FM PLL controlled VCO

  
The main oscillator is printed in blue and is voltage controlled. In this construction the VCO range is 88 to 108 MHz. As you can see from the blue arrows, some energy goes to an amplifier and some energy goes to the PLL unit. You can also see that the PLL can control the frequency of the VCO. What the PLL do is that it compare the VCO frequency with the reference frequency (which is very stable) and then regulated the VCO voltage to lock the oscillator at desired frequency. The last part that will affect the VCO is the audio input. The amplitude of the audio will make the VCO change in frequnency FM (Frequency Modulation). I will explain it all in detail under section Hardware and schematic.
FM PLL controlled VCO - schematic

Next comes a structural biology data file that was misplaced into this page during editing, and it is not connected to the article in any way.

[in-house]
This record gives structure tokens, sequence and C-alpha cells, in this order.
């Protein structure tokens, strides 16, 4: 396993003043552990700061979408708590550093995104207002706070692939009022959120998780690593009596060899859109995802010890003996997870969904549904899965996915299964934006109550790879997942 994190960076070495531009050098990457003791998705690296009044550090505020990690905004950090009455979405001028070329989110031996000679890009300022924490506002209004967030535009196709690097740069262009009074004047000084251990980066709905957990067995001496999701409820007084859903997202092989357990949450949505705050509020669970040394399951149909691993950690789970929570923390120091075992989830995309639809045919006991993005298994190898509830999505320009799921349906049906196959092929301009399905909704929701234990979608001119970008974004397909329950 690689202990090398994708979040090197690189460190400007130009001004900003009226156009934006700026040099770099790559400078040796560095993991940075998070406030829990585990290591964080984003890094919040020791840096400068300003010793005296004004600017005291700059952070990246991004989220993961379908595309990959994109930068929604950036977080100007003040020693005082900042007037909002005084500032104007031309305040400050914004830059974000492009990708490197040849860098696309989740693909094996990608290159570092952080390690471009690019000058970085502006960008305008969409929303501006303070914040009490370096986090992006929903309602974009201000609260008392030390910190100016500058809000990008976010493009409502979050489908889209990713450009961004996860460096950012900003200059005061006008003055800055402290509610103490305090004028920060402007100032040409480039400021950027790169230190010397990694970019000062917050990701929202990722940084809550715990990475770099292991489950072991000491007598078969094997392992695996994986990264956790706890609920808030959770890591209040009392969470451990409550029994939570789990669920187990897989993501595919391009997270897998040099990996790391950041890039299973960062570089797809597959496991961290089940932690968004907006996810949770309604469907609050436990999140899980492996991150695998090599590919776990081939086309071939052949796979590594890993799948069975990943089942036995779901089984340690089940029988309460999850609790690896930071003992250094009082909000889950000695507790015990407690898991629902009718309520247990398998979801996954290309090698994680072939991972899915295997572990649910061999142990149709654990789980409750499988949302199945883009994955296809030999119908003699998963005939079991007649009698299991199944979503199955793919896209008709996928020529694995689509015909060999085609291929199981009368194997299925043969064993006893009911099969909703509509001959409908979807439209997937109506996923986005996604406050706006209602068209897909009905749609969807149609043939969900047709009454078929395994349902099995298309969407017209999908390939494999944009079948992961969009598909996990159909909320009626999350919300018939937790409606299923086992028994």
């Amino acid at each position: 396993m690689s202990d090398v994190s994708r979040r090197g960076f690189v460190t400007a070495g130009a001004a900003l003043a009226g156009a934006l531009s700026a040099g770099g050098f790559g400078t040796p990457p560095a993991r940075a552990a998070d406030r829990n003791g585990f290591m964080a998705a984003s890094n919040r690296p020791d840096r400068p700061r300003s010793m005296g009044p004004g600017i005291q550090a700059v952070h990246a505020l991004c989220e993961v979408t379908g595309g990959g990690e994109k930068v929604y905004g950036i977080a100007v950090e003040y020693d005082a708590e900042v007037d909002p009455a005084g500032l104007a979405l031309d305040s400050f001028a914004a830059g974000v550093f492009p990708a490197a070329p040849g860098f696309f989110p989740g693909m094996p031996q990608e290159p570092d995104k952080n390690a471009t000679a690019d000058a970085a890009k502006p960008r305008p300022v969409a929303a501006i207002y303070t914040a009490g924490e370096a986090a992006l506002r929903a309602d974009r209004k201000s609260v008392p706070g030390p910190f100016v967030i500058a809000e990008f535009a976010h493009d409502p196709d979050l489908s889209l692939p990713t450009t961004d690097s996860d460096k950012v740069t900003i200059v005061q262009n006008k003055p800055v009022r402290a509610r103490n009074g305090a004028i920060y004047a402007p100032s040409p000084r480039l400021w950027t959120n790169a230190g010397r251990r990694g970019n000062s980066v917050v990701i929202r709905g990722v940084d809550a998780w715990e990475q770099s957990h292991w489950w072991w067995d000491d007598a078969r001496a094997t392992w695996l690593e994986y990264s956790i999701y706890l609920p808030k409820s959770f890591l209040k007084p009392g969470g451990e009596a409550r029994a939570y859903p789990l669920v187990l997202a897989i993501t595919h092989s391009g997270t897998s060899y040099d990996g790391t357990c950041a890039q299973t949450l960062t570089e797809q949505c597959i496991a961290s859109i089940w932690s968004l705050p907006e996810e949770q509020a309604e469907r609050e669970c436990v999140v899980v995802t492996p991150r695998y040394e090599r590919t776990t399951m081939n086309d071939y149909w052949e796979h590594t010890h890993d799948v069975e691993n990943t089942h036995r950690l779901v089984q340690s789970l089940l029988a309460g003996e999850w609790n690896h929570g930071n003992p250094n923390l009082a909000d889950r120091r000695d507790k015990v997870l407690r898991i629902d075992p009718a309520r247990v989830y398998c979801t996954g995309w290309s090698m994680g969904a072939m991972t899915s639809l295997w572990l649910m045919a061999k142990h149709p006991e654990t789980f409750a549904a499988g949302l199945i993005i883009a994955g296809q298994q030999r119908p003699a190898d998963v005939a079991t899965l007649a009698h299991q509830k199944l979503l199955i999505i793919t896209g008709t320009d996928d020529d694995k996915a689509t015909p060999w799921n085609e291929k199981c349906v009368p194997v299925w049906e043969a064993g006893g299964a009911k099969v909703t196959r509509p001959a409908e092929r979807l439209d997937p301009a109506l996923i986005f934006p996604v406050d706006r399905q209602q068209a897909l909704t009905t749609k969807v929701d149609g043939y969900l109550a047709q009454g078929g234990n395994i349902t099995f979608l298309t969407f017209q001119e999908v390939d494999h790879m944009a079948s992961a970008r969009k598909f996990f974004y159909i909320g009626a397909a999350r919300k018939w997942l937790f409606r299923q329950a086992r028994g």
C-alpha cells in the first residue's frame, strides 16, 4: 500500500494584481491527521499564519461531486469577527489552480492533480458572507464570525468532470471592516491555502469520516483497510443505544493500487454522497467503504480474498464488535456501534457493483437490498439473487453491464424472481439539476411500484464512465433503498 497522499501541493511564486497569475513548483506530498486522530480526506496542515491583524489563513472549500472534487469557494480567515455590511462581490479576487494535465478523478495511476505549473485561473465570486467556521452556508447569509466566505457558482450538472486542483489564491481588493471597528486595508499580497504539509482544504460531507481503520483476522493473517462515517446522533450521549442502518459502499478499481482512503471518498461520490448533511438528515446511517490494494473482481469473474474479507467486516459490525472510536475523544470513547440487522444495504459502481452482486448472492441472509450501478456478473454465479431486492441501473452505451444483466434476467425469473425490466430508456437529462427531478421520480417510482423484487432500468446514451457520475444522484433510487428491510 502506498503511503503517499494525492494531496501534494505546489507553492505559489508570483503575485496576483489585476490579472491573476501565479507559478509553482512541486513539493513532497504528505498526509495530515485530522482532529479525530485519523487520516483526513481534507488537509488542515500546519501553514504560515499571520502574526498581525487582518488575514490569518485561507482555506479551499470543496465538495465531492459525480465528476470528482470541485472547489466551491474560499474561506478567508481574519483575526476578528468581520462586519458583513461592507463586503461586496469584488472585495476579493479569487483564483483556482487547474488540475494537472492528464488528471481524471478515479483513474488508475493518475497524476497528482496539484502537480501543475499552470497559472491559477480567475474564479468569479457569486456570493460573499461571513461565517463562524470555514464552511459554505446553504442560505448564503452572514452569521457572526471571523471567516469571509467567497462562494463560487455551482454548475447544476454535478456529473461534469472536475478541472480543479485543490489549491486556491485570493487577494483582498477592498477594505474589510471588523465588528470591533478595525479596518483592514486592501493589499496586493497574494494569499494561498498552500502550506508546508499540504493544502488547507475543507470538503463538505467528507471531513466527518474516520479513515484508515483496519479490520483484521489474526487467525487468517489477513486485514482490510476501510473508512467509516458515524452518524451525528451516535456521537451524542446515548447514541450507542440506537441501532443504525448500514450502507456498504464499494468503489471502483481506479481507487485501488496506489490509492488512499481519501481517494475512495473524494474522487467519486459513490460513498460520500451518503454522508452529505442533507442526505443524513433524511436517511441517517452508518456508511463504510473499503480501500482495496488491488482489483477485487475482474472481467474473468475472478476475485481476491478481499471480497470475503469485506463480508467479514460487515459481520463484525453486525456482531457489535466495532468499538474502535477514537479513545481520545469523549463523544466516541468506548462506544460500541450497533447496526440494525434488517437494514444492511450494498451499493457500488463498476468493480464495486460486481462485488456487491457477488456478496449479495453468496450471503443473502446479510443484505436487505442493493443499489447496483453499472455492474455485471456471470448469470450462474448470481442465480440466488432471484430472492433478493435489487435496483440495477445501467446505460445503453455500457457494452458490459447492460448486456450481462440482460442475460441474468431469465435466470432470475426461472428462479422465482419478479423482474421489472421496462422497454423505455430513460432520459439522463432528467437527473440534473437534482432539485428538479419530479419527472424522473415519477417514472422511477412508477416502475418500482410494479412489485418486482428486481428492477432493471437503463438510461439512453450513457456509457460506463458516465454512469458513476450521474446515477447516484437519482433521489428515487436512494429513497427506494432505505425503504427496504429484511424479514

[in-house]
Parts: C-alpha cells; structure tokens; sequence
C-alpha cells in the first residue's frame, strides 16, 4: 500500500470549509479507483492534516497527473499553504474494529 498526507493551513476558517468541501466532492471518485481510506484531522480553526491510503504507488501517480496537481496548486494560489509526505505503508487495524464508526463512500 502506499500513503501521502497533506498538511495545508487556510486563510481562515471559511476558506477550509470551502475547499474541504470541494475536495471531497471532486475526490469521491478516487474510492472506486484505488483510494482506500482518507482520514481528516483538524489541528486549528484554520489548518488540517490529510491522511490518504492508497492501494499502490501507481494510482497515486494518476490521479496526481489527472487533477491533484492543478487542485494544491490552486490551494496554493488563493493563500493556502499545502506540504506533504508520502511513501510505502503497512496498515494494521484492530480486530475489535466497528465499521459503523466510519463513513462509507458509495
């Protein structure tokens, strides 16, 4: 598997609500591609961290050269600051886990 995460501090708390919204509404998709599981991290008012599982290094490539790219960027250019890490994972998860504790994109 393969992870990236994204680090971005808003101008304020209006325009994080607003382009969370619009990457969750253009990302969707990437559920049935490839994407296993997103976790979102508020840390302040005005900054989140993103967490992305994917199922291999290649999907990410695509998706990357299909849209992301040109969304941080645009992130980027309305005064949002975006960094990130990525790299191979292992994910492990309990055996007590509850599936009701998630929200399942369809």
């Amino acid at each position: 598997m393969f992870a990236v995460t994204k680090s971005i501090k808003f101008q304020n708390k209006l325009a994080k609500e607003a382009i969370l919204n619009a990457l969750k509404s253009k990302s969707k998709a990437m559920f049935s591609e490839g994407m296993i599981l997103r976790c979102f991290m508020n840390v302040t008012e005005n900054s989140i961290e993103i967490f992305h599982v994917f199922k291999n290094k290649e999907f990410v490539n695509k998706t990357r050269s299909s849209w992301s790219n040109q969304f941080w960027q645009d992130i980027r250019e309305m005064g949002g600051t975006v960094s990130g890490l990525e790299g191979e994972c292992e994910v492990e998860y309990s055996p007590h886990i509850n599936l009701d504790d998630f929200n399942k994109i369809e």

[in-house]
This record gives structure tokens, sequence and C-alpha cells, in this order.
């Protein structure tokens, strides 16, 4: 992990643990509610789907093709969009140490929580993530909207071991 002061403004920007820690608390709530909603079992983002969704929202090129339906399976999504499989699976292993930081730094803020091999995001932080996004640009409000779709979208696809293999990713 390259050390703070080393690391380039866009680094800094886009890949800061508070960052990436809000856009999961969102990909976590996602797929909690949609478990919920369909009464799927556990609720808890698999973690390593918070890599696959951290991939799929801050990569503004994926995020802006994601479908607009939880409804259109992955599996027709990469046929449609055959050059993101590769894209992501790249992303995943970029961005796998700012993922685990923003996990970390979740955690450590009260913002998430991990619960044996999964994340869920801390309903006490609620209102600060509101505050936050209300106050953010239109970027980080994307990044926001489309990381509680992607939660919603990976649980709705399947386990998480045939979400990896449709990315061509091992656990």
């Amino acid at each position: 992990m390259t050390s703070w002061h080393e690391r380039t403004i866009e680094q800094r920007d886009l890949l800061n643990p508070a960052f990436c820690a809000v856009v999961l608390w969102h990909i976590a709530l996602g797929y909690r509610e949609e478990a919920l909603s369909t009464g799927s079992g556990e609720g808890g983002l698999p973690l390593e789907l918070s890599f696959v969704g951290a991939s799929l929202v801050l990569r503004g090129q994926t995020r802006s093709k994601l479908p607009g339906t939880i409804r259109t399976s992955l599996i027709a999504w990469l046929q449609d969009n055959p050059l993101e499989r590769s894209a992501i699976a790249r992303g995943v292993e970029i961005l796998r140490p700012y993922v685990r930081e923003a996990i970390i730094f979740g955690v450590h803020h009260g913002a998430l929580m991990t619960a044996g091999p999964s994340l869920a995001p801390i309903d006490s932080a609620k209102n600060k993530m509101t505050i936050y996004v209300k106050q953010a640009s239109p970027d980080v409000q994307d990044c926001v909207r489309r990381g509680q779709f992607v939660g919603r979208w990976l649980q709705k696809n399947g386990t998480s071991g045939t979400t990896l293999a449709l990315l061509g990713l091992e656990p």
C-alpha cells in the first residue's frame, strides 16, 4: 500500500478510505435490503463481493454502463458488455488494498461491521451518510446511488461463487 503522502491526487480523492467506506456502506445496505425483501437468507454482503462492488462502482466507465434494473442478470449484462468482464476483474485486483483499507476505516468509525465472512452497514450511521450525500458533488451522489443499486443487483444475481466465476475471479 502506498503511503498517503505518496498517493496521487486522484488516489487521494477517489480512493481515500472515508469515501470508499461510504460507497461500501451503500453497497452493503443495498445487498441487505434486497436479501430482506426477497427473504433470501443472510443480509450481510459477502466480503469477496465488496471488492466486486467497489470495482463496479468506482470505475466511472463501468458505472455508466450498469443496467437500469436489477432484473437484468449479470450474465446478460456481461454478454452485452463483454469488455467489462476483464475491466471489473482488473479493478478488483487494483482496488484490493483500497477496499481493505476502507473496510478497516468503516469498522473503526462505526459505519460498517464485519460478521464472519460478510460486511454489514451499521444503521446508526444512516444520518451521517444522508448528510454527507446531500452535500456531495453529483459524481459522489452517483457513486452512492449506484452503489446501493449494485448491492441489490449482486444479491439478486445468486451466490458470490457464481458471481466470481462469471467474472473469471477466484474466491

The main oscillator is based around the transistor Q1. This oscillator is called Colpitts oscillator and it is voltage controlled to achieve FM (frequency modulation) and PLL control. Q1 should be a HF transistor to work well, but in this case I have used a cheap and common BC817 transistor which works great. The oscillator needs a LC tank to oscillate properly. In this case the LC tank consist of L1 with the varicap D1 and the two capacitor (C4, C5) at the base-emitter of the transistor. The value of C1 will set the VCO range. The large value of C1 the wider will the VCO range be. Since the capacitance of the varicap (D1) is dependent of the voltage over it, the capacitance will change with changed voltage. When the voltage change, so will the oscillating frequency. In this way you achieve a VCO function. You can use many different varicap diod to get it working. In my case I use a varicap (SMV1251) which has a wide range 3-55pF to secure the VCO range (88 to 108MHz). Inside the dashed blue box you will find the audio modulation unit. This unit also include a second varicap (D2). This varicap is biased with a DC voltage about 3-4 volt DC. This varcap is also included in the LC tank by a capacitor (C2) of 3.3pF. The input audio will passes the capacitor (C15) and be added to the DC voltage. Since the input audio voltage change in amplitude, the total voltage over the varicap (D2) will also change. As an effect of this the capacitance will change and so will the LC tank frequency. You have a Frequency Modulation of the carrier signal. The modulation depth is set by the input amplitude. The signal should be around 1Vpp. Just connect the audio to negative side of C15. Now you wonder why I don't use the first varicap (D1) to modulate the signal? I could do that if the frequency would be fixed, but in this project the frequency range is 88 to 108MHz. If you look at the varicap curve to the left of the schematic. You can easily see that the relative capacitance change more at lower voltage than it does at higher voltage. Imagine I use an audio signal with constant amplitude. If I would modulated the (D1) varicap with this amplitude the modulation depth would differ depending on the voltage over the varicap (D1). Remember that the voltage over varicap (D1) is about 0V at 88MHz and +5V at 108MHz. By use two varicap (D1) and (D2) I get the same modulation depth from 88 to 108MHz. Now, look at the right of the LMX2322 circuit and you find the reference frequency oscillator VCTCXO. This oscillator is based on a very accurate VCTCXO (Voltage Controlled Temperature controlled Crystal Oscillator) at 16.8MHz. Pin 1 is the calibration input. The voltage here should be 2.5 Volt. The performance of the VCTCXO crystal in this construction is so good that you do not need to make any reference tuning. A small portion of the VCO energy is feed back to the PLL circuit through resistor (R4) and (C16). The PLL will then use the VCO frequency to regulate the tuning voltage. At pin 5 of LMX2322 you will find a PLL filter to form the (Vtune) which is the regulating voltage of the VCO. The PLL try to regulate the (Vtune) so the VCO oscillator frequency is locked to desired frequency. You will also find the TP (test Point) here. The last part we haven't discussed is the RF power amplifier (Q2). Some energy from the VCO is taped by (C6) to the base of the (Q2). Q2 should be a RF transistor to obtain best RF amplification. To use a BC817 here will work, but not good. The emitter resistor (R12 and R16) set the current through this transistor and with R12, R16 = 100 ohm and +9V power supply you will easy have 150mW of output power into 50 ohm load. You can lower the resistors (R12, R16) to get high power, but please don't overload this poor transistor, it will be hot and burn up Current consumption of VCO unit = 60 mA @ 9V.